Lloyd’s CEO John Neal addressed SIRC 2019 about Asia’s place within the Blueprint One strategy for the future at Lloyd’s

Neal in Singapore

Asia Pacific’s booming re/insurance markets are pivotal to the Future at Lloyd’s strategy for growth, John Neal has told delegates at SIRC 2019.

Neal’s plans to grow the London market – which operates a hub in Singapore – can’t succeed without Asian premium volume, he emphasised.

“This is a region that we are committed to for the long-term particularly as we celebrate our 20th year in Singapore this year,” he said.

“Asia Pacific remains attractive to Lloyds, the region represents a significant source of capital coming into the marketplace, and roughly 15% of the capital that sits behind Lloyd’s businesses comes from Asia,” Neal added.

Not counting 2011’s exceptional catastrophe losses – the year of the Thai Floods, Tohoku Tsunami and Christchurch Earthquake – the average combined operational ratio since 2010 has been 94% for the region, he explained.

“As we know insurance penetration in the region is extremely low,” Neal said.

He stressed there was plenty of room for Asian growth for Lloyd’s, noting that despite the region’s protection gap, in 2018 Asia Pacific accounted for just under 12% of Lloyd’s premium income.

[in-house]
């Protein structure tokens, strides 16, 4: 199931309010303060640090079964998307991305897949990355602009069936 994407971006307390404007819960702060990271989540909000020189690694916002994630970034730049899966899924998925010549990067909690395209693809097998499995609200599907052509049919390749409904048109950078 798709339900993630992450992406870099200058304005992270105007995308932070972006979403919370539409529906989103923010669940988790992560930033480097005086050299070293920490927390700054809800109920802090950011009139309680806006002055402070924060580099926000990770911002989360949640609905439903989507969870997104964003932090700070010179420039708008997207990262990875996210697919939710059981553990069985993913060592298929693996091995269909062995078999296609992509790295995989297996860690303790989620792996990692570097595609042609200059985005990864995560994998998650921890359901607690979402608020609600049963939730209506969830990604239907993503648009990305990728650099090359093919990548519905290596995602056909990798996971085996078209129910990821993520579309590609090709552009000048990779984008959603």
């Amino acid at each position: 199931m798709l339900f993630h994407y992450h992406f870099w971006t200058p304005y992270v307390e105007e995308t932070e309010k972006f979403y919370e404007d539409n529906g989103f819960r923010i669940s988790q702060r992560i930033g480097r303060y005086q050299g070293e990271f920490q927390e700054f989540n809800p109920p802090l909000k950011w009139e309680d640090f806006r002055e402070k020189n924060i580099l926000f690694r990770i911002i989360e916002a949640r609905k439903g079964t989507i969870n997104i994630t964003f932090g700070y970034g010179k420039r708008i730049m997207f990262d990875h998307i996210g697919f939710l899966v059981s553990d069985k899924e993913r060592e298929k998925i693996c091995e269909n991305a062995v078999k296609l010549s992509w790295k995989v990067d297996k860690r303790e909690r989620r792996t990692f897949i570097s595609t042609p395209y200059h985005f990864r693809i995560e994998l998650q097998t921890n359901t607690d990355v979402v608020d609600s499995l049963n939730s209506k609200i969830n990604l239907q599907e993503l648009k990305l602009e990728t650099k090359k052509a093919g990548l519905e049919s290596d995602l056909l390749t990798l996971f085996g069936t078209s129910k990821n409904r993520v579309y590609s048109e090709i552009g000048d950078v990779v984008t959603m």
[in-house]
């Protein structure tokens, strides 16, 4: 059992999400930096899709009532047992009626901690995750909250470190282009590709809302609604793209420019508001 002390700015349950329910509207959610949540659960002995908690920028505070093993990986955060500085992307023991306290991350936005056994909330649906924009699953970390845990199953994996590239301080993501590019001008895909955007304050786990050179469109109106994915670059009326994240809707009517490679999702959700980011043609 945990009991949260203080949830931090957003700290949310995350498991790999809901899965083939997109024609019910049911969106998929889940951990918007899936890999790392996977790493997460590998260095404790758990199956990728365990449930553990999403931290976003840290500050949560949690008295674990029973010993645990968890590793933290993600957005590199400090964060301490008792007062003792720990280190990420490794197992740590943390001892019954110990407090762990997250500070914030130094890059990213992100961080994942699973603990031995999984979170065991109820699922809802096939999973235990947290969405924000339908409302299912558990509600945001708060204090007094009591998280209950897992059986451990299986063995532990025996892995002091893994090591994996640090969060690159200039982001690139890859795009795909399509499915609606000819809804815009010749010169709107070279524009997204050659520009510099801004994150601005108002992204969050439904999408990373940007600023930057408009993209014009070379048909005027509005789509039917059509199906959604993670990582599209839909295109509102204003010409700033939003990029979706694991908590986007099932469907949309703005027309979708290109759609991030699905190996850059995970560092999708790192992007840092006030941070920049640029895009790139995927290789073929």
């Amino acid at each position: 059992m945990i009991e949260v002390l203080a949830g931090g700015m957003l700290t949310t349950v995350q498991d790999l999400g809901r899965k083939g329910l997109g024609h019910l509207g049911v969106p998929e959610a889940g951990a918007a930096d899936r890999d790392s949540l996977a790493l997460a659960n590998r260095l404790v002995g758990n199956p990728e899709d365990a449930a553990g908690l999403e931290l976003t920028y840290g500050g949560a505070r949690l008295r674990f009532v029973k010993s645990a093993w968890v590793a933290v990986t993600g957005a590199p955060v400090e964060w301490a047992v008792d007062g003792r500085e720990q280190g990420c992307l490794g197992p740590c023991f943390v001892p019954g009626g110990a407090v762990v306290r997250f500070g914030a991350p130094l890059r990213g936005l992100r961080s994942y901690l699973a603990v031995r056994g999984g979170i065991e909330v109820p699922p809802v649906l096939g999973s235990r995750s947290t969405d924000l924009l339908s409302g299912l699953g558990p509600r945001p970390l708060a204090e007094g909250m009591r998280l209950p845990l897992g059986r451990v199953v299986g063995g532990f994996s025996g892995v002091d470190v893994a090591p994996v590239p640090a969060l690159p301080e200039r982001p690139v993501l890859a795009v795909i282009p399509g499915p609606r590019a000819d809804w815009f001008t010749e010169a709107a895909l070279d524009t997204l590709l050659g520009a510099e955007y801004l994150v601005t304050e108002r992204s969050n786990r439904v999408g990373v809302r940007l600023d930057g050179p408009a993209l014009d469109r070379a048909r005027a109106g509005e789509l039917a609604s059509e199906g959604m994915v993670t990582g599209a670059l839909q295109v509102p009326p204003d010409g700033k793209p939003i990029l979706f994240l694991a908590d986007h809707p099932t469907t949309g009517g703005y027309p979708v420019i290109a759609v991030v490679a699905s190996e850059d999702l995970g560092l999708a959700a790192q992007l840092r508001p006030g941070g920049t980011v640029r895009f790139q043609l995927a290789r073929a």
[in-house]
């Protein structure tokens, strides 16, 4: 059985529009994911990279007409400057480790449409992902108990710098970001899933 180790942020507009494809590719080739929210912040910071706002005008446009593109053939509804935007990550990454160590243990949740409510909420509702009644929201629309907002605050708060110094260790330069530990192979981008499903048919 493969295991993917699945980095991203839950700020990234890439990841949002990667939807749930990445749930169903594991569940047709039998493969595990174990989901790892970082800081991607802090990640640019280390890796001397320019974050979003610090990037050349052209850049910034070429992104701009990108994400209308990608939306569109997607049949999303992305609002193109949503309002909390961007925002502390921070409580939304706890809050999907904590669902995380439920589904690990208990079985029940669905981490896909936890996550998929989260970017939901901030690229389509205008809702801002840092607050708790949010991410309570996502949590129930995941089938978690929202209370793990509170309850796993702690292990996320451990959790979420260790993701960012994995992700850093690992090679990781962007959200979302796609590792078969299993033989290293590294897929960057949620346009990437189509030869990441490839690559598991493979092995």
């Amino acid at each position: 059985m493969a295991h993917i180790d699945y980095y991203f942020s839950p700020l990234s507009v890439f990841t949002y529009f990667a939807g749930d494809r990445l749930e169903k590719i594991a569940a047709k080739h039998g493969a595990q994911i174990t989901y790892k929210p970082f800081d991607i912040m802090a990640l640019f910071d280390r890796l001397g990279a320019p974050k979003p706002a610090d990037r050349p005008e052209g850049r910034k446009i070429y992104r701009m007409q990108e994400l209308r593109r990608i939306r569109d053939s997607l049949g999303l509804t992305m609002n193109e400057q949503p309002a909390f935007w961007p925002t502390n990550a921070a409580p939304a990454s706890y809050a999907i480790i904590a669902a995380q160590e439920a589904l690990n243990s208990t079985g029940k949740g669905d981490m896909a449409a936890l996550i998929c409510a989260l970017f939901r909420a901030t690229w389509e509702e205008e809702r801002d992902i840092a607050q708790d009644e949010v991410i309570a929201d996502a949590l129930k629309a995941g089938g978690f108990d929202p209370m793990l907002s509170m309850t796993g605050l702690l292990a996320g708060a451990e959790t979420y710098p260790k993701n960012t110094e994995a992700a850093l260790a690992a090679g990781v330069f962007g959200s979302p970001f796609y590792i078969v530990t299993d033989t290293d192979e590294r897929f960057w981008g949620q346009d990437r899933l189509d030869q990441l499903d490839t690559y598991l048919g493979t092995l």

Neal said he wanted to increase the efficiency of the Lloyd’s Asia platform, providing greater ease of access and making it a more attractive partner to work with.

Priorities include performance, strategy, culture and people, he told SIRC delegates.

Premium growth in Singapore will come from a combination of new initiatives within Blueprint One, Neal suggested, led by the platform for complex risk and the risk exchange for simpler risks.

It will also be driven by new business and innovation, led by the “syndicate-in-a-box” concept, he suggested – recently backed by both two giants of the insurance world Munich Re and AIG.

“In combination, we think that the Future of Lloyd’s will make Lloyd’s Asia much more profitable and offer a much more attractive end-customer experience,” he added.

But Neal also warned that Lloyd’s must make “meaningful change” for its Blueprint One plan to succeed.

“This means building technology and data solutions instead of bricks and mortar. It means making it easier for new and innovative business to come to us at Lloyd’s so that we can close that [protection] gap. It means attracting investors back to our underwriting, so that customers can insure all the risks they place. And it means harnessing technology to drive down cost and increase profitability,” he concluded.

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